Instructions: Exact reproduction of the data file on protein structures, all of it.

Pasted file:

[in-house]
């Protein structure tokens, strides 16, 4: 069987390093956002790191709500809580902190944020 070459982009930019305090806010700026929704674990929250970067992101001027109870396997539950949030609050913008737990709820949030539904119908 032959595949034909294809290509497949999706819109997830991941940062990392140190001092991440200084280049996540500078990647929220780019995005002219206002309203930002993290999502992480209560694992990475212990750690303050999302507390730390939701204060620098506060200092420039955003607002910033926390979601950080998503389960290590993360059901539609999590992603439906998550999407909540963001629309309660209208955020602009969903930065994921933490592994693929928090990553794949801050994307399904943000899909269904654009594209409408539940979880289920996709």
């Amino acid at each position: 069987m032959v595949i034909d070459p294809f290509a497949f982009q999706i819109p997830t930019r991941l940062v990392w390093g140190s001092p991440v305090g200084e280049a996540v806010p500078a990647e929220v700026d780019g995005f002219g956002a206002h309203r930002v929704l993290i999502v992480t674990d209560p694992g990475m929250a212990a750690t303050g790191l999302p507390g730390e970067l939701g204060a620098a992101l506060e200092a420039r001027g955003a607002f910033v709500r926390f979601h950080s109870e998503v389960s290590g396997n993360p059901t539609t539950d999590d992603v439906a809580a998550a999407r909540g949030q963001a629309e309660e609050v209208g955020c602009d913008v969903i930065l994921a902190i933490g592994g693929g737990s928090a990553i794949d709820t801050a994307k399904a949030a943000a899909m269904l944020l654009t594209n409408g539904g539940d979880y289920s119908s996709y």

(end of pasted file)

[in-house]
């Protein structure tokens, strides 16, 4: 069987390093956002790191709500809580902190944020 070459982009930019305090806010700026929704674990929250970067992101001027109870396997539950949030609050913008737990709820949030539904119908 032959595949034909294809290509497949999706819109997830991941940062990392140190001092991440200084280049996540500078990647929220780019995005002219206002309203930002993290999502992480209560694992990475212990750690303050999302507390730390939701204060620098506060200092420039955003607002910033926390979601950080998503389960290590993360059901539609999590992603439906998550999407909540963001629309309660209208955020602009969903930065994921933490592994693929928090990553794949801050994307399904943000899909269904654009594209409408539940979880289920996709």
């Amino acid at each position: 069987m032959v595949i034909d070459p294809f290509a497949f982009q999706i819109p997830t930019r991941l940062v990392w390093g140190s001092p991440v305090g200084e280049a996540v806010p500078a990647e929220v700026d780019g995005f002219g956002a206002h309203r930002v929704l993290i999502v992480t674990d209560p694992g990475m929250a212990a750690t303050g790191l999302p507390g730390e970067l939701g204060a620098a992101l506060e200092a420039r001027g955003a607002f910033v709500r926390f979601h950080s109870e998503v389960s290590g396997n993360p059901t539609t539950d999590d992603v439906a809580a998550a999407r909540g949030q963001a629309e309660e609050v209208g955020c602009d913008v969903i930065l994921a902190i933490g592994g693929g737990s928090a990553i794949d709820t801050a994307k399904a949030a943000a899909m269904l944020l654009t594209n409408g539904g539940d979880y289920s119908s996709y």